Any Publicity Is Good Publicity

Does Society Praise Celebrity Criminals?

Victorianna Beels, Copy Editor

   Have you ever heard the phrase “another day, another dollar?” Well now get ready for a new one: A new day, another criminal.

  Every day when you turn on the news, there is a new story about the newest criminal to hit the streets. It gets old to turn on the news and hear about the newest person being added to the wanted list, but when the person who is the newest addition happens to be a celebrity, things change. 

   No matter how atrocious a crime committed by a celebrity may be, society seems to continue to support them and even praise them. When a celebrity is found guilty of a crime, the dedicated fans really go wild, going as far as to start protests outside of the courtroom in favor of the criminal. For example, in the case of NFL player Aaron Hernandez, when transported from the jail he was being held in to the courtroom, fans of the former Patriots tight end followed the van chanting, “Innocent! Innocent!” Many also continued to wear his jersey even after being convicted of the murder of friend Odin Lloyd. LCN student Shane Sellers, ‘20 states, “It is reasonable to separate sport from personality, especially because players are considered on a playing field standard.”

   Once convicted of crimes, many fans are quick to dismiss any and all crimes that have been committed by their favorite celebrity, for no reason other than that they love them and put their full faith in the celebrities. It makes the crimes committed by the celebrities feel not like a crime at all, but almost like a way to get publicity. It does not matter what the publicity is around: any celebrity publicity is good publicity. The more you hear the name, the more likely you are to listen to their music, or watch their movies, or search up their name.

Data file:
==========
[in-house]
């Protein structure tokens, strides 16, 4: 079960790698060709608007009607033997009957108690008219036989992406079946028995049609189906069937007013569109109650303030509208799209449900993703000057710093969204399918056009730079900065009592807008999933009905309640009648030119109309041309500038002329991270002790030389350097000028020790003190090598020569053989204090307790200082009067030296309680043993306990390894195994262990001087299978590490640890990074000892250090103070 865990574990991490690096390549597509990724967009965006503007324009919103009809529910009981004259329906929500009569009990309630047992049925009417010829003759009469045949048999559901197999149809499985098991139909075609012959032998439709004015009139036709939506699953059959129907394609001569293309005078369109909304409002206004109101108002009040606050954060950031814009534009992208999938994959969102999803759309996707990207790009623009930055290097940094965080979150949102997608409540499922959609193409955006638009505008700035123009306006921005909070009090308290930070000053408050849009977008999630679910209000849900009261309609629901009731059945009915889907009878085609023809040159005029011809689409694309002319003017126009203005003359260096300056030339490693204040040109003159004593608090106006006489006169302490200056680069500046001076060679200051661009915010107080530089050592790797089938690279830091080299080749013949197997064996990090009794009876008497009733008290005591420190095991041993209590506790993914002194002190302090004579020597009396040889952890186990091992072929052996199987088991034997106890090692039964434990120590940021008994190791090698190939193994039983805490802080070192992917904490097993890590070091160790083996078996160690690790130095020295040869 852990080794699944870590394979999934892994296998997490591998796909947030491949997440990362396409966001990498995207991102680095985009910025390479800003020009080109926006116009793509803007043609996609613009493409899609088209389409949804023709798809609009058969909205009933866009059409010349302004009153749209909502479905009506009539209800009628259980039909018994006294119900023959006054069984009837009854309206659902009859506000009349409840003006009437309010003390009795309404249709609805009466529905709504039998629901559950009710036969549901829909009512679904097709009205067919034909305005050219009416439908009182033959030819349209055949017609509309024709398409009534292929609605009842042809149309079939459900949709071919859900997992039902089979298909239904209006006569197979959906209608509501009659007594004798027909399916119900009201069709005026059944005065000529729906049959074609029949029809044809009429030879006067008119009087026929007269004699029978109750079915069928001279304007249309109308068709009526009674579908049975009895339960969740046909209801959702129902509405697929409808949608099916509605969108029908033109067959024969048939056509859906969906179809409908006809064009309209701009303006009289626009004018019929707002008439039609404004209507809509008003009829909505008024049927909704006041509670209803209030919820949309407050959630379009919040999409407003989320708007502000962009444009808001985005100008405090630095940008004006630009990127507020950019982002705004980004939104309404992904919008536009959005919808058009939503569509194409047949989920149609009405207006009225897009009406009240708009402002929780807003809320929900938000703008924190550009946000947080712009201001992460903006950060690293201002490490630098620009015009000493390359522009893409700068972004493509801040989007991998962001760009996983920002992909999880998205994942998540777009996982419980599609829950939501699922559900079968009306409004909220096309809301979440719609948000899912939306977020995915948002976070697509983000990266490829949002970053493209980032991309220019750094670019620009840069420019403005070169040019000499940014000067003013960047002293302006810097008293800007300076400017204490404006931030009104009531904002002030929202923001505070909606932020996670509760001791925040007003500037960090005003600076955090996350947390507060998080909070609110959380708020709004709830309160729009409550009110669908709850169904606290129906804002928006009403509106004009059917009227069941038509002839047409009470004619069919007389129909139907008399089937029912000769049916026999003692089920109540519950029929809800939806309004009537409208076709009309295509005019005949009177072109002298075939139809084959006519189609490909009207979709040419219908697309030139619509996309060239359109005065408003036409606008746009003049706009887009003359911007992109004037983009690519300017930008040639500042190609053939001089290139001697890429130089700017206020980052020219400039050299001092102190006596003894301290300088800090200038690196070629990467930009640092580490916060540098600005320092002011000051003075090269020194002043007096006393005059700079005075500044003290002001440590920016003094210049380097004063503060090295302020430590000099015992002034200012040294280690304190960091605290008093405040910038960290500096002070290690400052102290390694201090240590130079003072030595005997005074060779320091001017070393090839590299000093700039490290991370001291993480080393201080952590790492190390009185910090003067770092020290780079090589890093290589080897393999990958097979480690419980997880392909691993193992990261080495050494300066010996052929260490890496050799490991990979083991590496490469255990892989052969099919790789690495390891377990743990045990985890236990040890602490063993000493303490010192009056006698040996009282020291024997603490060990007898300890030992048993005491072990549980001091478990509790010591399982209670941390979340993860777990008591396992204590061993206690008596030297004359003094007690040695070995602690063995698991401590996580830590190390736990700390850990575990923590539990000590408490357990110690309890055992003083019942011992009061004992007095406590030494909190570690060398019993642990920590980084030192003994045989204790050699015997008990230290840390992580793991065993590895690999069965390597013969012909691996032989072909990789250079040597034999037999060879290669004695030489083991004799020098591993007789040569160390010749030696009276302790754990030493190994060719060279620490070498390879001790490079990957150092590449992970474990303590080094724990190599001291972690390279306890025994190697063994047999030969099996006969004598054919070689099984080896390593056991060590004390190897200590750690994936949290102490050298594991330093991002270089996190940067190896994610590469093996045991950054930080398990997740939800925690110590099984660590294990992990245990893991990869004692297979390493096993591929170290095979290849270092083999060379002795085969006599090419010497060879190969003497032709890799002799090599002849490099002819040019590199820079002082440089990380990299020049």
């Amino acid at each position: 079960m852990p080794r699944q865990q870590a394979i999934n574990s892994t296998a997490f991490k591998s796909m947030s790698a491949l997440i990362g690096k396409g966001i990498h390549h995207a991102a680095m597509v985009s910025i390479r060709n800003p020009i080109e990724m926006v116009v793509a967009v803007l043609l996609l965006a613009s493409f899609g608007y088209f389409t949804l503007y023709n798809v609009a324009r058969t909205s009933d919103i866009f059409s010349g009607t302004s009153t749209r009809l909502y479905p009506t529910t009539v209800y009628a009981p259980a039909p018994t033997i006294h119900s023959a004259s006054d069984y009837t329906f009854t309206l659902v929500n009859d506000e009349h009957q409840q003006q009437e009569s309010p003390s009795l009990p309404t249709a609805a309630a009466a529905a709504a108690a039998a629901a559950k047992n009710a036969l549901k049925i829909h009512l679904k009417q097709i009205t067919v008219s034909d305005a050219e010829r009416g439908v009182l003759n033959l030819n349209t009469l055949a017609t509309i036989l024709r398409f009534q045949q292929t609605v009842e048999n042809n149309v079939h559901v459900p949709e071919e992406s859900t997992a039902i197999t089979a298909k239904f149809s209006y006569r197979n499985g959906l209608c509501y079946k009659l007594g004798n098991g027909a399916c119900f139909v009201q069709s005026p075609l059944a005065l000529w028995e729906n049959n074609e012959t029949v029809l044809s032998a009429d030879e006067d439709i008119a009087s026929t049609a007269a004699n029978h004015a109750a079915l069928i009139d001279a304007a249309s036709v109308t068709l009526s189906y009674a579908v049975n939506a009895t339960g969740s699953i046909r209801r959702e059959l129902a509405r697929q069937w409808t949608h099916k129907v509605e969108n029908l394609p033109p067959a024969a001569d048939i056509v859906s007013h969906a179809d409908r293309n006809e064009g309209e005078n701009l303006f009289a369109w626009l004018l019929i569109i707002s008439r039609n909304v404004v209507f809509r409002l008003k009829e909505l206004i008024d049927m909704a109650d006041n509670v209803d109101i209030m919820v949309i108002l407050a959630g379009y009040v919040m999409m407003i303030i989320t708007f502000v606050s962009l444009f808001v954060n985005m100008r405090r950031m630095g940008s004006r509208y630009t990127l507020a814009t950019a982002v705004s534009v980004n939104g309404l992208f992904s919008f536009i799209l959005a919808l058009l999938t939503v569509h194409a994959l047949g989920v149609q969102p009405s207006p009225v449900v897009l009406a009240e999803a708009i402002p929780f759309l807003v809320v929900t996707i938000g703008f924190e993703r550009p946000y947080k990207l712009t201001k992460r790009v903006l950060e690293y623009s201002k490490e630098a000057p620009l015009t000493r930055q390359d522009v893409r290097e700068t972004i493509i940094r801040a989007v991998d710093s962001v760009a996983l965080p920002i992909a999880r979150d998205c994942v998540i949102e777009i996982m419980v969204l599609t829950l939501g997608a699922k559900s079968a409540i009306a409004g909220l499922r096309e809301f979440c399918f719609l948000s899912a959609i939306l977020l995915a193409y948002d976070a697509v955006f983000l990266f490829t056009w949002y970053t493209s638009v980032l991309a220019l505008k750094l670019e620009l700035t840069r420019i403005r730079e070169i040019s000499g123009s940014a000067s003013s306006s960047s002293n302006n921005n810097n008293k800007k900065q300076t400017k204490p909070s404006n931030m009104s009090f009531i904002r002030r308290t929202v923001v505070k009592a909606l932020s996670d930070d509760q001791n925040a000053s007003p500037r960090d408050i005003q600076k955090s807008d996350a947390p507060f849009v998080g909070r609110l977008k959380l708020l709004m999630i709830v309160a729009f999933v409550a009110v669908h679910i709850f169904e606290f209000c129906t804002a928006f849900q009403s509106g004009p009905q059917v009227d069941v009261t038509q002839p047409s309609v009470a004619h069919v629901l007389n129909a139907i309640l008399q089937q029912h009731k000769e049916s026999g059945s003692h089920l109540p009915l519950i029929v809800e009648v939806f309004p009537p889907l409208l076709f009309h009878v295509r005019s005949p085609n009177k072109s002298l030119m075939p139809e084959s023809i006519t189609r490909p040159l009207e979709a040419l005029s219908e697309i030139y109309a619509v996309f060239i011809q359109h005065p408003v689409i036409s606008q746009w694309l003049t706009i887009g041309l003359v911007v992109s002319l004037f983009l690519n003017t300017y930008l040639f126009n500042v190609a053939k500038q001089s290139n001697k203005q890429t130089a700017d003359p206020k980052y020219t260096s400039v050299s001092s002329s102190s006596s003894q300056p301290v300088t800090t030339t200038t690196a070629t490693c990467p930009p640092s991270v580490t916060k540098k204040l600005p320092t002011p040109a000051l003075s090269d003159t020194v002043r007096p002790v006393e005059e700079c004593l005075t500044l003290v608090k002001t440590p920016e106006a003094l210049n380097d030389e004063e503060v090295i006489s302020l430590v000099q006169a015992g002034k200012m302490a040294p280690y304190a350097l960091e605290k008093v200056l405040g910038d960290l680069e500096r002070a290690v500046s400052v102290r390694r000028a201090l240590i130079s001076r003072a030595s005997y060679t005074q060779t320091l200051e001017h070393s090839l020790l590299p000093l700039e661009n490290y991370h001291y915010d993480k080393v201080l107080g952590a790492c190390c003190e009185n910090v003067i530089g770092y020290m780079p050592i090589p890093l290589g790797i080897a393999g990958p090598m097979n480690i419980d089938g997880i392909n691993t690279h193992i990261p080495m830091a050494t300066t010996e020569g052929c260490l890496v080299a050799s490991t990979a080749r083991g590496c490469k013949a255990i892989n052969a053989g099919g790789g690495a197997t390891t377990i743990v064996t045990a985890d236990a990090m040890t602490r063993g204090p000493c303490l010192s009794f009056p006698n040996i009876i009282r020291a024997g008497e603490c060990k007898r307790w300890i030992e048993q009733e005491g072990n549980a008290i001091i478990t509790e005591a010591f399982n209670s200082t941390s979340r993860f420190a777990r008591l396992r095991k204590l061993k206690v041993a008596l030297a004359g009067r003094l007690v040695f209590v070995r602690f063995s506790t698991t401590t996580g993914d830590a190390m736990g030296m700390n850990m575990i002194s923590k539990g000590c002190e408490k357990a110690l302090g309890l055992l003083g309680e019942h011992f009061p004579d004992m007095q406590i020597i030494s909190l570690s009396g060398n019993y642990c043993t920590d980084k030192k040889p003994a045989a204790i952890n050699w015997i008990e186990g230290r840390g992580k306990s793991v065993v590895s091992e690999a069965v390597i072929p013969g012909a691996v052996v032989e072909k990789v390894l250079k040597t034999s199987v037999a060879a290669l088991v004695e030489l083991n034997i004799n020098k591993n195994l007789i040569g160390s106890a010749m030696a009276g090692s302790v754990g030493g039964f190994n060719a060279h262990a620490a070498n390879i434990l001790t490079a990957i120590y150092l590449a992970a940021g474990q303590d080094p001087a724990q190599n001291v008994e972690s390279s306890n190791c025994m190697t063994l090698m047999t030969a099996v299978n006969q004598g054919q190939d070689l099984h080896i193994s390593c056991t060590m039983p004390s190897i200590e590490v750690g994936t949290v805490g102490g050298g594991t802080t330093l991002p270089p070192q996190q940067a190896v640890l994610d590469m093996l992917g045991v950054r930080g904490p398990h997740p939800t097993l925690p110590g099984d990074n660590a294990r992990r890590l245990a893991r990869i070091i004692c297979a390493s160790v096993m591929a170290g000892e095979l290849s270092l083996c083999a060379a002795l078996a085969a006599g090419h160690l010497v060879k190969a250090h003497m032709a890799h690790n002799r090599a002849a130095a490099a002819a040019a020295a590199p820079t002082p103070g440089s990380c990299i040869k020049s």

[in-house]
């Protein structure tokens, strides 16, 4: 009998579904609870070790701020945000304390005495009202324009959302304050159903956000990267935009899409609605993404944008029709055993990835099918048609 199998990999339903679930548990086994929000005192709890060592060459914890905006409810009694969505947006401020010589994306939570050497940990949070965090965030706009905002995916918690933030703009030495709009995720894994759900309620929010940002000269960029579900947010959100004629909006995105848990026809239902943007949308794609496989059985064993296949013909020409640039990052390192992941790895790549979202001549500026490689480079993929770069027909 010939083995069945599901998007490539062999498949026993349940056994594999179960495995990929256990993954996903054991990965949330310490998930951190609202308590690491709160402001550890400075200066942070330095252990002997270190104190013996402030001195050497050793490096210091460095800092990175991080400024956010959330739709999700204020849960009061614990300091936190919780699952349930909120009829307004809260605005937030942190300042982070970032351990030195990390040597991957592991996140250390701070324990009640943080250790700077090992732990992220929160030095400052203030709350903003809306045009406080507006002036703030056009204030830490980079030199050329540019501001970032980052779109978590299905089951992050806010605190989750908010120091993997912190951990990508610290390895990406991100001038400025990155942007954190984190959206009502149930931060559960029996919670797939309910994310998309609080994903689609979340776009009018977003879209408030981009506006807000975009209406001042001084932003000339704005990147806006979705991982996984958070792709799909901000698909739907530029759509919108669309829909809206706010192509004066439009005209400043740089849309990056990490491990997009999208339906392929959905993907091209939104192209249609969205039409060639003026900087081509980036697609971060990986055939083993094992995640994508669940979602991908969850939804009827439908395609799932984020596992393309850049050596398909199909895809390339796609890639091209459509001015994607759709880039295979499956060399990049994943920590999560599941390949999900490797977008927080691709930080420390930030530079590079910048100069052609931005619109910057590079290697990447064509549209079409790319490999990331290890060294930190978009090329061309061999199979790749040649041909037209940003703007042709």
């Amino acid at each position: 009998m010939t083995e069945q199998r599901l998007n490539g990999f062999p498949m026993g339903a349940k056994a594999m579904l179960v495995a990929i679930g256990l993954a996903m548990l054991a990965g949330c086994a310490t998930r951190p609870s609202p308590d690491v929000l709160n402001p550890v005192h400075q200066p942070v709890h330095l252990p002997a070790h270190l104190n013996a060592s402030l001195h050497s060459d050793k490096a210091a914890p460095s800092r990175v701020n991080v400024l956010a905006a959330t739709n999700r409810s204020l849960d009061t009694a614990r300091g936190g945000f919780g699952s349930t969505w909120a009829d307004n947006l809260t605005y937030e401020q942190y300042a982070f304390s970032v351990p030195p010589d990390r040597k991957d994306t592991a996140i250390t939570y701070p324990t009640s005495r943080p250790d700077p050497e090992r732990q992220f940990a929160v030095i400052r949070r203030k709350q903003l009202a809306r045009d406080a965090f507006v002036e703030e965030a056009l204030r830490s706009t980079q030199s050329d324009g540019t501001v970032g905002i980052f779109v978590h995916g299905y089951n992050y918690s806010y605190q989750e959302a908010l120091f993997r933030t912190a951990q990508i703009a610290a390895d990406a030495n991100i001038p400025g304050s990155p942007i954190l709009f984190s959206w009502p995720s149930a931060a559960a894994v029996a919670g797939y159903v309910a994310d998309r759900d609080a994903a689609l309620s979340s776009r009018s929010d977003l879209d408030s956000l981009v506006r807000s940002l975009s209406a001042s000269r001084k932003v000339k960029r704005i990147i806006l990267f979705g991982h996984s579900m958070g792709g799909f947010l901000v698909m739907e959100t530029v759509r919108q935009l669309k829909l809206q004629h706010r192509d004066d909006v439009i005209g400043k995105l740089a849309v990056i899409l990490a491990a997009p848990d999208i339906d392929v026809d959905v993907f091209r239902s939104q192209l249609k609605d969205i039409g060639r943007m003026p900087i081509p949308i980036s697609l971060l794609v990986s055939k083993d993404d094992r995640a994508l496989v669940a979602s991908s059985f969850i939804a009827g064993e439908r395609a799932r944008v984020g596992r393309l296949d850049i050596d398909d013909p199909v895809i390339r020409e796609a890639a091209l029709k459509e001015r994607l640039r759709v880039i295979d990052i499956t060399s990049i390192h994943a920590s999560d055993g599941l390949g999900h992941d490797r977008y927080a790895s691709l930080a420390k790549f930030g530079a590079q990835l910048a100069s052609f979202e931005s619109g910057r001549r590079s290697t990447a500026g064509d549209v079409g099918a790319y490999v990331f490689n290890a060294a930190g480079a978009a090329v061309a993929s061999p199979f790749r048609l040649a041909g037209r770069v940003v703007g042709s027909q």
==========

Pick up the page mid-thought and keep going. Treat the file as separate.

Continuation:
Additionally, this is the case for sexual assault. The #MeToo movement sparked a series of empowered women speaking out upon their sexual assault experiences when actress Ashley Judd accused former film producer Harvey Weinstein of sexual assault. Before the case, many people were never aware of Weinstein’s name, now it is a name that is remembered for starting the #MeToo movement, thus bringing it more publicity.

   Many fans look up to the celebrities that they see on the big (or little) screen, but plenty of those have committed heinous crimes. In 1987, Mark Wahlberg beat two men, leaving one permanently blind in an eye. He was charged with attempted murder, serving 45 days at Boston’s Deer Island House of Correction. Since the conviction, Wahlberg has still acted in many movies and his popularity has only grown. The publicity that surrounds Wahlberg has drowned the crimes he committed, leaving many who have never even heard about the things he has done. When asked if they would support a celebrity who committed a crime, LCN student Faith Andrzejewski, ‘21 states, “It depends on the crime. If they murdered someone or hurt a child, definitely not. If it was a minor crime like a misdemeanor, I would continue to support them though.”

   Due to our undying support for the celebrities we follow, we unknowingly support those who have done very bad things in their time, many of which we did not even know about. We are still to this day supporting murderers and rapists. Their past and present has become easily accessible with search engines and documentation online, yet we still support them at the end of the day.